Scandinavia is a region often looked at for innovation in the banking sector, particularly when it comes to retail banking and payments. It’s often associated with the cashless revolution. However, where does the area stand in terms of private banking? Patrick Brusnahan writes
Patrick Brusnahan (PB): What is the state of private banking in Scandinavia/Denmark? What is the typical private banking client like? How do you segment your clients?
The typical Private Banking customer is characterised by being either a company owner, CXO, having “old money”, entrepreneurs, partners/managing partners in law firms or consulting companies. The segmentation model in Private Banking is centred around AuM thresholds and complexity, meaning 3-5 mDKK in AuM and complexity and 5-50 mDKK in Aum are defined as Private Banking core. Private Banking Elite is customers with an accumulated investable assets of plus 50 mDKK and upwards.
PB: Over the last year, what have been the biggest needs of clients? And what have been the biggest hurdles?
PB: How was communication with clients been recently, especially considering Covid and remote working?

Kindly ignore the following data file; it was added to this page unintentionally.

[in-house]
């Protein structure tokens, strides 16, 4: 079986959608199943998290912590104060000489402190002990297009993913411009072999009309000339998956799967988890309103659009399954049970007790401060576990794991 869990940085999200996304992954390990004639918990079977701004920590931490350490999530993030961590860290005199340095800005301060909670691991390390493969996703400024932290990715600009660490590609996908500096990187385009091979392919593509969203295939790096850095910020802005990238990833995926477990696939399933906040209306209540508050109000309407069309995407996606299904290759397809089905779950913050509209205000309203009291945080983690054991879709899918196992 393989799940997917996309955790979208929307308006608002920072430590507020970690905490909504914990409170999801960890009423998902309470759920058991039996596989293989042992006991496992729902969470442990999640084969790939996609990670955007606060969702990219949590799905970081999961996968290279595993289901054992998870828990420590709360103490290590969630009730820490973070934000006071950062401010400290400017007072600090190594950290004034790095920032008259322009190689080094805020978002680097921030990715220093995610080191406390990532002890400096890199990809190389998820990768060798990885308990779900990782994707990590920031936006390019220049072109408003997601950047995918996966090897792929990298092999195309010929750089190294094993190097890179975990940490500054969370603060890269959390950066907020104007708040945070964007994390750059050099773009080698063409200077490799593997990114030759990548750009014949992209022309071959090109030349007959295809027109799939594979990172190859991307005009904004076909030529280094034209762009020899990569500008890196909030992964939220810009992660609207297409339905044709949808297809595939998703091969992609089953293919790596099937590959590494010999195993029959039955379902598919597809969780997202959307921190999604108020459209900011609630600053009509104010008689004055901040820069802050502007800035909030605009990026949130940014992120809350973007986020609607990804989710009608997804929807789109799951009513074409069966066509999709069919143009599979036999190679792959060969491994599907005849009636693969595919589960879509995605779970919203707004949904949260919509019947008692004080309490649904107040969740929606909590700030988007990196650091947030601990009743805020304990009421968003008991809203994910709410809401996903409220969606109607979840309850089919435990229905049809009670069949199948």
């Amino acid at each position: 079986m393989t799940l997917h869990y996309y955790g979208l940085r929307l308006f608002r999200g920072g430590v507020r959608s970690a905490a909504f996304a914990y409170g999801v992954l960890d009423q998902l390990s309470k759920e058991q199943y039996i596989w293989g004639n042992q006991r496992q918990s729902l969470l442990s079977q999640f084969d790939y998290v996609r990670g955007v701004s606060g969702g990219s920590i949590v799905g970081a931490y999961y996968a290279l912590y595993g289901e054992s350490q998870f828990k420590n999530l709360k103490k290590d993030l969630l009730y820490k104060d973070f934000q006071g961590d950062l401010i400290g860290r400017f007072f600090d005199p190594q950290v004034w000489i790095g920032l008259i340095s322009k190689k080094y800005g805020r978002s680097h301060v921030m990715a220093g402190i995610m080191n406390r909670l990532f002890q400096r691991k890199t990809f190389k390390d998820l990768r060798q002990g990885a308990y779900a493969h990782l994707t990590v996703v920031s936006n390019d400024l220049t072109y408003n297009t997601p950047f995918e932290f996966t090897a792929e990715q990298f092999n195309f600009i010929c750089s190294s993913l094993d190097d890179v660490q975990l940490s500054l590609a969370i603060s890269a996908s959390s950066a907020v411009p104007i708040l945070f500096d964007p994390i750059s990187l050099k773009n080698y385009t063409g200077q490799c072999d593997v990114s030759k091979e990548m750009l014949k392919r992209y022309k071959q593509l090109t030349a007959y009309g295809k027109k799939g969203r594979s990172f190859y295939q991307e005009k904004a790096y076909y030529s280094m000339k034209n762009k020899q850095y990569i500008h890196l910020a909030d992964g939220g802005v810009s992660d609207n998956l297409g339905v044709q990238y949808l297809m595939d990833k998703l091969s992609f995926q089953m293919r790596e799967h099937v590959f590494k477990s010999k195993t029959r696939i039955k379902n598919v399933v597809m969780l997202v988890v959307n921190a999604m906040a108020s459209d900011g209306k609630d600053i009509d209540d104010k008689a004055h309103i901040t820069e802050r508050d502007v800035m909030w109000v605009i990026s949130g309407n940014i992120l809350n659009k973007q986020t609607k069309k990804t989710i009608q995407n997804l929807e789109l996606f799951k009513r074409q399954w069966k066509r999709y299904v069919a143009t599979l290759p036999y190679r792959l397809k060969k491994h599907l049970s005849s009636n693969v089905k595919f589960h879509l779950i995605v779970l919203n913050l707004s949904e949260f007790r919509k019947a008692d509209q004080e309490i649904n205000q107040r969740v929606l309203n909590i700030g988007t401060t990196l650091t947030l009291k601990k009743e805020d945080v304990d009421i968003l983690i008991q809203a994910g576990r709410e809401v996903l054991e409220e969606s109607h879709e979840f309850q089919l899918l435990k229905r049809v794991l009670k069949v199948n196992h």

PB: Is there a specific product or investment that clients are very interested in at the moment?
PB: What do you see being the biggest challenges over the next five years?
Secondly, the ability to attract younger talents as their main selector variable for a job is purpose. If the company does not have an attractive purpose, the young generation is not interested in being a part of that company and culture. Lastly, the increasing regulatory compliance legislation challenges the business as costs increase to keep the lights on, and furthermore the speed of the changes necessitates a huge amount of resources to this field.
Therefore, a digital transformation within the compliance area is strongly needed for banks to keep the lights on and to reduce compliance costs.